IW 50 Best: U.S. Steel Expects Return to Profitability

April 29, 2010
Improved flat-rolled steel demand helps narrow loss.

United States Steel Corp. is one of the latest steelmakers to report improved financial results as steel demand and prices increase.

The Pittsburgh-based manufacturer said on April 27 that it expects to post a profit in the second quarter as losses narrowed to $157 million, or $1.10 per share, compared with a $439 million, or $4.78-per-share loss during the year-earlier period. Revenue increased to $3.9 billion from $2.75 billion in the year-ago quarter.

"We reported a significantly reduced overall loss in first-quarter 2010 as compared to fourth-quarter 2009 mainly due to improving business conditions and a strong operating performance for our flat-rolled segment," Chairman and CEO John Surma said. "In Europe, we returned to profitability and our tubular segment had another strong quarter."

United States Steel Corp.
At A Glance

United States Corp.
Pittsburgh, Pa.
Primary Industry: Fabricated Metal Products
Number of Employees: 43,000
2008 In Review
Revenue: $23.75 billion
Profit Margin: 8.89%
Sales Turnover: 1.48
Inventory Turnover: 8.27
Revenue Growth: 40.78%
Return On Assets: 13.51%
Return On Equity: 38.19%
Earlier in the quarter the company announced that it would incur a $27 million deferred tax charge related to health-care reform legislation. The charge offset a $30 million tax benefit during the quarter.

The flat-rolled segment, which provides steel for industries such as the automotive, appliance and construction sectors, benefited from higher prices, increased shipments and operating efficiencies, the company said. Shipments increased 12% to 3.6 million net tons and average realized prices rose to $654 per net ton, an increase of $21 per ton from the year-earlier period.

The company's flat-rolled segment operated at 94% of available raw steel capability during the quarter.

U.S. Steel's European operations realized shipment increases of 22%.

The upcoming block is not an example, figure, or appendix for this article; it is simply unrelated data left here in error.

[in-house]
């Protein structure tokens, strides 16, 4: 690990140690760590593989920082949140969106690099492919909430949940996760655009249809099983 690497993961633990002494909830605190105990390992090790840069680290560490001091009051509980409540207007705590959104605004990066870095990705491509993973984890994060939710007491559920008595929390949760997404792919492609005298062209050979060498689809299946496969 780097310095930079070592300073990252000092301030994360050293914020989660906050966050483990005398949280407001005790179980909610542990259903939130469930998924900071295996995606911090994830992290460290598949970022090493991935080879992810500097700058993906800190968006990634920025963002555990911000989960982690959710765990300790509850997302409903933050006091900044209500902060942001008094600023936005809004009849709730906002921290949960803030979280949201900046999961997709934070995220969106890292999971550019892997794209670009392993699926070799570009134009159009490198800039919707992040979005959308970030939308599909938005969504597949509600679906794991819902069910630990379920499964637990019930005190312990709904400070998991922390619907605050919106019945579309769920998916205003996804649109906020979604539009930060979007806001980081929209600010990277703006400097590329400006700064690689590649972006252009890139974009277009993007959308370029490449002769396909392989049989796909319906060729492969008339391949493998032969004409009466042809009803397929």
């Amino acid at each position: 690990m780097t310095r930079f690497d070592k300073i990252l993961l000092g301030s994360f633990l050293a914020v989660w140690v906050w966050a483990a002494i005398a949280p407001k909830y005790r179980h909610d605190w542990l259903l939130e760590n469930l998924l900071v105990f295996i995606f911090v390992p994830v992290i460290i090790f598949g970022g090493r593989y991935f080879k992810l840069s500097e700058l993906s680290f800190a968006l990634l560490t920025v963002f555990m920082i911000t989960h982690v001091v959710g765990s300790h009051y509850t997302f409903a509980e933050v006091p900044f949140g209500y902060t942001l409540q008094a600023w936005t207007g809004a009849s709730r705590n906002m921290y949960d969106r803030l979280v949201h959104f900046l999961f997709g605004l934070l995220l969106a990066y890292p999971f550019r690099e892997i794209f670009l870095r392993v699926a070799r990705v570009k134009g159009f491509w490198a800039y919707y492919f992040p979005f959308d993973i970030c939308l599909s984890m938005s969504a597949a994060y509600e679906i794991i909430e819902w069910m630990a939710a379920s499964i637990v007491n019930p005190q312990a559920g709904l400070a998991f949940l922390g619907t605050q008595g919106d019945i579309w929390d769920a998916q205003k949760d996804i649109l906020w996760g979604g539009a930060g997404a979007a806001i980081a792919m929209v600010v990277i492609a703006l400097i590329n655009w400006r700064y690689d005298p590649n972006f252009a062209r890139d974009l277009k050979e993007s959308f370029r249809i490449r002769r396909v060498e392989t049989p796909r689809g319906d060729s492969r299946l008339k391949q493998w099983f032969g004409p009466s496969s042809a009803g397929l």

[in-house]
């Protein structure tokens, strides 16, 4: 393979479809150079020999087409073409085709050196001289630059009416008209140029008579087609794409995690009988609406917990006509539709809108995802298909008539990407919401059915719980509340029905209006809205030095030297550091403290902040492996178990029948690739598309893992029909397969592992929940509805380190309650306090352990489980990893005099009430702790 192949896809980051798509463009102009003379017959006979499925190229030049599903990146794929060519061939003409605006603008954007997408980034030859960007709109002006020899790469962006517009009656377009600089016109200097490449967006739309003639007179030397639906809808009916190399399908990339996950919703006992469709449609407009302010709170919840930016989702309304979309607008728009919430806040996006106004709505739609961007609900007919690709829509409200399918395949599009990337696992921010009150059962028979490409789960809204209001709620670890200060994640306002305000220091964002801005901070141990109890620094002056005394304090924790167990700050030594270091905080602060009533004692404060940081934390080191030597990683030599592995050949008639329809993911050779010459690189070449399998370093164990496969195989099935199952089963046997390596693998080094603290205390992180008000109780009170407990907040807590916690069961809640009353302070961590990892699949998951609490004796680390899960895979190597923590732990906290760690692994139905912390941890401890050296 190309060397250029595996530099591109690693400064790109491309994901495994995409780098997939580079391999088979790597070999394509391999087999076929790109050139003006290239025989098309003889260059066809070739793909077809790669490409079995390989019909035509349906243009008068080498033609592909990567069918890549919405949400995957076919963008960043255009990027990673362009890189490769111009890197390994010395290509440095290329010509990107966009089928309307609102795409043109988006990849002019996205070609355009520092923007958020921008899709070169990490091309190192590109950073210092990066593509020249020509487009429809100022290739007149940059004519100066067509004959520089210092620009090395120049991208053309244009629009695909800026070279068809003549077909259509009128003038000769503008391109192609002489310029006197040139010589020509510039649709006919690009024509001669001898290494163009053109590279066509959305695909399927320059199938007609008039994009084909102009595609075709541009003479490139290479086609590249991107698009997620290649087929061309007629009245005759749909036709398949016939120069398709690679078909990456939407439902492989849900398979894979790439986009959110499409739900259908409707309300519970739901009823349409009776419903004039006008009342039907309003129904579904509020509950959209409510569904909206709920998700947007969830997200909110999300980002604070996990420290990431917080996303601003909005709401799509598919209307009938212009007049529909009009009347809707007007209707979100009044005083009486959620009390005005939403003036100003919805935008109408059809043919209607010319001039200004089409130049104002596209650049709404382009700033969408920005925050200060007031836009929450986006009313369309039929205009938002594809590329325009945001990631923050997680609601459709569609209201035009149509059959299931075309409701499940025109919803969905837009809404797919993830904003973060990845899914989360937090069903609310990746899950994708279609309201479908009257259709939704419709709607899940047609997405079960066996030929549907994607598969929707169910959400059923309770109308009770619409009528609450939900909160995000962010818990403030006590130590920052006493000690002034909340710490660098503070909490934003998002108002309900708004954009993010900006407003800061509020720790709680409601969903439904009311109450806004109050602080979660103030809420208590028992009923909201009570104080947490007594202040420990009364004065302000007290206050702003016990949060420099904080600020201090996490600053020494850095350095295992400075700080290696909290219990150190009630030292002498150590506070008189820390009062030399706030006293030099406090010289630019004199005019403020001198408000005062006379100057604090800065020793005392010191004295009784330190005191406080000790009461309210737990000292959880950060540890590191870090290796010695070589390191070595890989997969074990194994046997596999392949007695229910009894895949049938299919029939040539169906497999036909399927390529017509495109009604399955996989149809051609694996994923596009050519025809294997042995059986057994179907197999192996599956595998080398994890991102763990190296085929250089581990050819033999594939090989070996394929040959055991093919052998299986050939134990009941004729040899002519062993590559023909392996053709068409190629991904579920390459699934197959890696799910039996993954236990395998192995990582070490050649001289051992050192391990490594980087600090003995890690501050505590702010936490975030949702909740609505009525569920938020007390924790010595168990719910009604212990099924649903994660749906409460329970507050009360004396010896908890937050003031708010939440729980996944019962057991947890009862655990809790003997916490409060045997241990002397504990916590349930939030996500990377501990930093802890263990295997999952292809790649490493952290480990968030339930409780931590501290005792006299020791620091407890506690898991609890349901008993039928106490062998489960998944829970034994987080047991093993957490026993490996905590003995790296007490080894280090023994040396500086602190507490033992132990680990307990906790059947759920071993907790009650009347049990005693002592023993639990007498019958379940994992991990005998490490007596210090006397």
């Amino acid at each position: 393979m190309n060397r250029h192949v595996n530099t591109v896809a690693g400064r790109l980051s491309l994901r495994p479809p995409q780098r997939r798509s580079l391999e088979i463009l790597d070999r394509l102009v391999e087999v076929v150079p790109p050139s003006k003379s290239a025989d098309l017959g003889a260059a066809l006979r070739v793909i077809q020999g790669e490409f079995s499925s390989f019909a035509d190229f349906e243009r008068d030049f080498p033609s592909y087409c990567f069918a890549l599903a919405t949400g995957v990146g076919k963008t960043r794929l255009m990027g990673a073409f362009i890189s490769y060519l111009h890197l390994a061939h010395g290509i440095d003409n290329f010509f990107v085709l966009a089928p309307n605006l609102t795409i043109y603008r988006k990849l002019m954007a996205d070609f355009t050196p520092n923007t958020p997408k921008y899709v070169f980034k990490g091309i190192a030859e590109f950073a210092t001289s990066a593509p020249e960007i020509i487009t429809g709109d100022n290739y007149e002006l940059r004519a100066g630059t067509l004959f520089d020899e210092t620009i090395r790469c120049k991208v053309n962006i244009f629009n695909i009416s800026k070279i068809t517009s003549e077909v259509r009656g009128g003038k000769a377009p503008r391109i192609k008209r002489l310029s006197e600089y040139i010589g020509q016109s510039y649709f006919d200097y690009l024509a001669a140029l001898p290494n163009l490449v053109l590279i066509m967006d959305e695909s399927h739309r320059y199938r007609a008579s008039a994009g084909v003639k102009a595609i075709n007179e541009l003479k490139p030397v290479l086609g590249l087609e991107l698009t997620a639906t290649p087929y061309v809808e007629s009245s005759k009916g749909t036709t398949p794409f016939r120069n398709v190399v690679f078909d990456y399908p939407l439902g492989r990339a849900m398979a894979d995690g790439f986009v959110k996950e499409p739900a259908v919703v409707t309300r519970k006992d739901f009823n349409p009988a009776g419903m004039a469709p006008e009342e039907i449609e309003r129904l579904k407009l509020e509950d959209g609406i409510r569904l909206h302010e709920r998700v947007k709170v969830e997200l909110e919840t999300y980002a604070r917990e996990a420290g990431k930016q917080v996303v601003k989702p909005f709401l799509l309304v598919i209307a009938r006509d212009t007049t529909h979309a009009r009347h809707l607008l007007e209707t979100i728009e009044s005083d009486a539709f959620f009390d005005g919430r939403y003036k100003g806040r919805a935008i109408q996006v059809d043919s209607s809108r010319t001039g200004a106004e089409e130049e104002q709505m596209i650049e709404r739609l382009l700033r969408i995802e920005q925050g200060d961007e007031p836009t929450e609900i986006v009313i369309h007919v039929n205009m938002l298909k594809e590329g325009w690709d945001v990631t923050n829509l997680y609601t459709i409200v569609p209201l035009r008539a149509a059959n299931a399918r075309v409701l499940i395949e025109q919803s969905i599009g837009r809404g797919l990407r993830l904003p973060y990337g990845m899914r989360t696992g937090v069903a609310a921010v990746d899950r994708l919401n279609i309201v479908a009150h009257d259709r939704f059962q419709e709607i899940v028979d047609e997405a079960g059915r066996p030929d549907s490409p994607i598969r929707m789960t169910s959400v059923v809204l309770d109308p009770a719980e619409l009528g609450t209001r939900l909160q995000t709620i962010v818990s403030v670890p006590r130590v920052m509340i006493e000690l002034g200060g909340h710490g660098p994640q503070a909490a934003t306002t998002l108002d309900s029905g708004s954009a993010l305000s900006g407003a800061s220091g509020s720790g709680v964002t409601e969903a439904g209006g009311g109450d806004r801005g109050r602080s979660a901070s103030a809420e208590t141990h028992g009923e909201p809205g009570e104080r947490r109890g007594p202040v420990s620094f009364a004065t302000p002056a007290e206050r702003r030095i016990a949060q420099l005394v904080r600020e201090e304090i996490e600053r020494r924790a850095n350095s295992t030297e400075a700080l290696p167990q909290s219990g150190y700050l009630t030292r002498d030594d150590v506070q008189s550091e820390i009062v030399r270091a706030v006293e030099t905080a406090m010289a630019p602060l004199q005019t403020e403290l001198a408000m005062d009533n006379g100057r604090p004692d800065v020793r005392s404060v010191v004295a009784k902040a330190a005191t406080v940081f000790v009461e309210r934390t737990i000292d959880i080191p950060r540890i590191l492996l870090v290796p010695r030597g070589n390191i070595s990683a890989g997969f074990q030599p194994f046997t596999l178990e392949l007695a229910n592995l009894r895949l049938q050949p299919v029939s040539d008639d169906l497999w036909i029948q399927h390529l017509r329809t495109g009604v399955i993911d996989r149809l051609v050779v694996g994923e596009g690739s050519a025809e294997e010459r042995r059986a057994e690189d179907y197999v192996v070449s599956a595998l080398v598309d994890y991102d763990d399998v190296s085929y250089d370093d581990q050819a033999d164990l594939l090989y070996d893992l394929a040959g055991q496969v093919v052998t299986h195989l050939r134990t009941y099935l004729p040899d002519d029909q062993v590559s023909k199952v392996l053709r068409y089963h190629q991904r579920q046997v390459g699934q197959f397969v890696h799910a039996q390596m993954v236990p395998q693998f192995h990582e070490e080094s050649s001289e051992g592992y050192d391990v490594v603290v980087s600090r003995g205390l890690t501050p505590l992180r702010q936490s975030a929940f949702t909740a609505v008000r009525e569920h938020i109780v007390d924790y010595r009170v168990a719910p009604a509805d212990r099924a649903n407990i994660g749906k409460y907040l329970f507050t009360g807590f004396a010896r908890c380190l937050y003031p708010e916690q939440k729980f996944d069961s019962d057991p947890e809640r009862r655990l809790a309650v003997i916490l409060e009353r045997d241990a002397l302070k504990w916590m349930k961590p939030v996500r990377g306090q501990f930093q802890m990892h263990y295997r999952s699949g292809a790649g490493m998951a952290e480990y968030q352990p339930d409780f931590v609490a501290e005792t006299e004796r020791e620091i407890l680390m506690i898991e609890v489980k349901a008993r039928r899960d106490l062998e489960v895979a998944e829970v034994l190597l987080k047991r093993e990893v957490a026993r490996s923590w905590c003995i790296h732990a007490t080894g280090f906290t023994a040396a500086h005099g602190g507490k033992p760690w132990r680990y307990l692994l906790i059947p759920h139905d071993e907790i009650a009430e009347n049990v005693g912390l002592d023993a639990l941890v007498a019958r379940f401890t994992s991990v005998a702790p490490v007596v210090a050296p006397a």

Decreased inventories in key markets, such as the auto industry and service centers, should help the company return to profitability in the second quarter, Surma said.

"We anticipate being profitable in all three of our operating segments in the second quarter of 2010 as gradually improving business conditions should be reflected in our operating results, most notably for our flat-rolled segment," Surma said. "We continue to experience healthy order rates from most of our end markets, resulting in increased production levels."

Interested in information related to this topic? Subscribe to our weekly Leadership Insights From The IW 50 eNewsletter.

About the Author

Jonathan Katz | Former Managing Editor

Former Managing Editor Jon Katz covered leadership and strategy, tackling subjects such as lean manufacturing leadership, strategy development and deployment, corporate culture, corporate social responsibility, and growth strategies. As well, he provided news and analysis of successful companies in the chemical and energy industries, including oil and gas, renewable and alternative.

Jon worked as an intern for IndustryWeek before serving as a reporter for The Morning Journal and then as an associate editor for Penton Media’s Supply Chain Technology News.

Jon received his bachelor’s degree in Journalism from Kent State University and is a die-hard Cleveland sports fan.

Sponsored Recommendations

Voice your opinion!

To join the conversation, and become an exclusive member of IndustryWeek, create an account today!